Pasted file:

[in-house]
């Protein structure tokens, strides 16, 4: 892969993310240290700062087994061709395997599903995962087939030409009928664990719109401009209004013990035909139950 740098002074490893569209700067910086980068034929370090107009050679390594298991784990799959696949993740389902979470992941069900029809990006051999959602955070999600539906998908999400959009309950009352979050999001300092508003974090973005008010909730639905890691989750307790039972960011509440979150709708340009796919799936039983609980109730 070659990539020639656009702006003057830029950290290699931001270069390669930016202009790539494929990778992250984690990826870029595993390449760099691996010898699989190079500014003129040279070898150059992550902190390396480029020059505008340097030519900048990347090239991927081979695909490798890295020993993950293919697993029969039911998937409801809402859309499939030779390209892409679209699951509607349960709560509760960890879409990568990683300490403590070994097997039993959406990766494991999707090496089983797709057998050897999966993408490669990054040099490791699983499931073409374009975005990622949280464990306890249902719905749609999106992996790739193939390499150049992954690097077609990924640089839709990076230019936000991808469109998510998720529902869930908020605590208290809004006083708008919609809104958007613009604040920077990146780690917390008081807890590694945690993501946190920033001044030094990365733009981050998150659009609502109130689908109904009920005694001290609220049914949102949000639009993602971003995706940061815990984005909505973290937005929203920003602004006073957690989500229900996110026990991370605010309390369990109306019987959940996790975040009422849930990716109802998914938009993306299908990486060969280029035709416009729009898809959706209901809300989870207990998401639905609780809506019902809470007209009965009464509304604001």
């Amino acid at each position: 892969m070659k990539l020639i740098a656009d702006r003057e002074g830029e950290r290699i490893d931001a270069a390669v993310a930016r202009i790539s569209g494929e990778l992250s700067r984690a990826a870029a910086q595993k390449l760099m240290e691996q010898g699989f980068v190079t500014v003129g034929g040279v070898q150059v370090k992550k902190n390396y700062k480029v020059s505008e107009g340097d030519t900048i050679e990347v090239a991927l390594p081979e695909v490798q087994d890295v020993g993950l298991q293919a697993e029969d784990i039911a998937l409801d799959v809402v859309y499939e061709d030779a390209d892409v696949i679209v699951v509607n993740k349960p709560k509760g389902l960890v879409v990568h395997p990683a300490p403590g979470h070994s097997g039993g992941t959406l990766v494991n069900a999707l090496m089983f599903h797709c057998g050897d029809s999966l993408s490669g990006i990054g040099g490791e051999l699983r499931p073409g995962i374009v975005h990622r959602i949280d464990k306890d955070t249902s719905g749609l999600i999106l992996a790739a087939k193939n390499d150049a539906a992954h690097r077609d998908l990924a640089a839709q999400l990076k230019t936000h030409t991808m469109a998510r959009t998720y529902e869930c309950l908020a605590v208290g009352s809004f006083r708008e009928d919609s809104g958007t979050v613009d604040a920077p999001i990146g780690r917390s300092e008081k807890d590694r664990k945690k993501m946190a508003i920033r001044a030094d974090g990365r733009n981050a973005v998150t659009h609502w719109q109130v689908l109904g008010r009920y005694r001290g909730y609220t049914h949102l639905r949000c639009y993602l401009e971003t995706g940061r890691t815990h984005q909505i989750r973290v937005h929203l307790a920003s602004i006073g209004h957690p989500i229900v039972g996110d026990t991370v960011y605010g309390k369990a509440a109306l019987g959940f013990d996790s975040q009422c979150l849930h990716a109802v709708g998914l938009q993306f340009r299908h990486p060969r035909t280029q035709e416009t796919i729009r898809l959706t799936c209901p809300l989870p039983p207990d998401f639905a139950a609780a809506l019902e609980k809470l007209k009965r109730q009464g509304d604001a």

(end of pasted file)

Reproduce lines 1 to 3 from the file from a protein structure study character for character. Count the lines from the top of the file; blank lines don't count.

[in-house]
């Protein structure tokens, strides 16, 4: 892969993310240290700062087994061709395997599903995962087939030409009928664990719109401009209004013990035909139950 740098002074490893569209700067910086980068034929370090107009050679390594298991784990799959696949993740389902979470992941069900029809990006051999959602955070999600539906998908999400959009309950009352979050999001300092508003974090973005008010909730639905890691989750307790039972960011509440979150709708340009796919799936039983609980109730 070659990539020639656009702006003057830029950290290699931001270069390669930016202009790539494929990778992250984690990826870029595993390449760099691996010898699989190079500014003129040279070898150059992550902190390396480029020059505008340097030519900048990347090239991927081979695909490798890295020993993950293919697993029969039911998937409801809402859309499939030779390209892409679209699951509607349960709560509760960890879409990568990683300490403590070994097997039993959406990766494991999707090496089983797709057998050897999966993408490669990054040099490791699983499931073409374009975005990622949280464990306890249902719905749609999106992996790739193939390499150049992954690097077609990924640089839709990076230019936000991808469109998510998720529902869930908020605590208290809004006083708008919609809104958007613009604040920077990146780690917390008081807890590694945690993501946190920033001044030094990365733009981050998150659009609502109130689908109904009920005694001290609220049914949102949000639009993602971003995706940061815990984005909505973290937005929203920003602004006073957690989500229900996110026990991370605010309390369990109306019987959940996790975040009422849930990716109802998914938009993306299908990486060969280029035709416009729009898809959706209901809300989870207990998401639905609780809506019902809470007209009965009464509304604001």
């Amino acid at each position: 892969m070659k990539l020639i740098a656009d702006r003057e002074g830029e950290r290699i490893d931001a270069a390669v993310a930016r202009i790539s569209g494929e990778l992250s700067r984690a990826a870029a910086q595993k390449l760099m240290e691996q010898g699989f980068v190079t500014v003129g034929g040279v070898q150059v370090k992550k902190n390396y700062k480029v020059s505008e107009g340097d030519t900048i050679e990347v090239a991927l390594p081979e695909v490798q087994d890295v020993g993950l298991q293919a697993e029969d784990i039911a998937l409801d799959v809402v859309y499939e061709d030779a390209d892409v696949i679209v699951v509607n993740k349960p709560k509760g389902l960890v879409v990568h395997p990683a300490p403590g979470h070994s097997g039993g992941t959406l990766v494991n069900a999707l090496m089983f599903h797709c057998g050897d029809s999966l993408s490669g990006i990054g040099g490791e051999l699983r499931p073409g995962i374009v975005h990622r959602i949280d464990k306890d955070t249902s719905g749609l999600i999106l992996a790739a087939k193939n390499d150049a539906a992954h690097r077609d998908l990924a640089a839709q999400l990076k230019t936000h030409t991808m469109a998510r959009t998720y529902e869930c309950l908020a605590v208290g009352s809004f006083r708008e009928d919609s809104g958007t979050v613009d604040a920077p999001i990146g780690r917390s300092e008081k807890d590694r664990k945690k993501m946190a508003i920033r001044a030094d974090g990365r733009n981050a973005v998150t659009h609502w719109q109130v689908l109904g008010r009920y005694r001290g909730y609220t049914h949102l639905r949000c639009y993602l401009e971003t995706g940061r890691t815990h984005q909505i989750r973290v937005h929203l307790a920003s602004i006073g209004h957690p989500i229900v039972g996110d026990t991370v960011y605010g309390k369990a509440a109306l019987g959940f013990d996790s975040q009422c979150l849930h990716a109802v709708g998914l938009q993306f340009r299908h990486p060969r035909t280029q035709e416009t796919i729009r898809l959706t799936c209901p809300l989870p039983p207990d998401f639905a139950a609780a809506l019902e609980k809470l007209k009965r109730q009464g509304d604001a």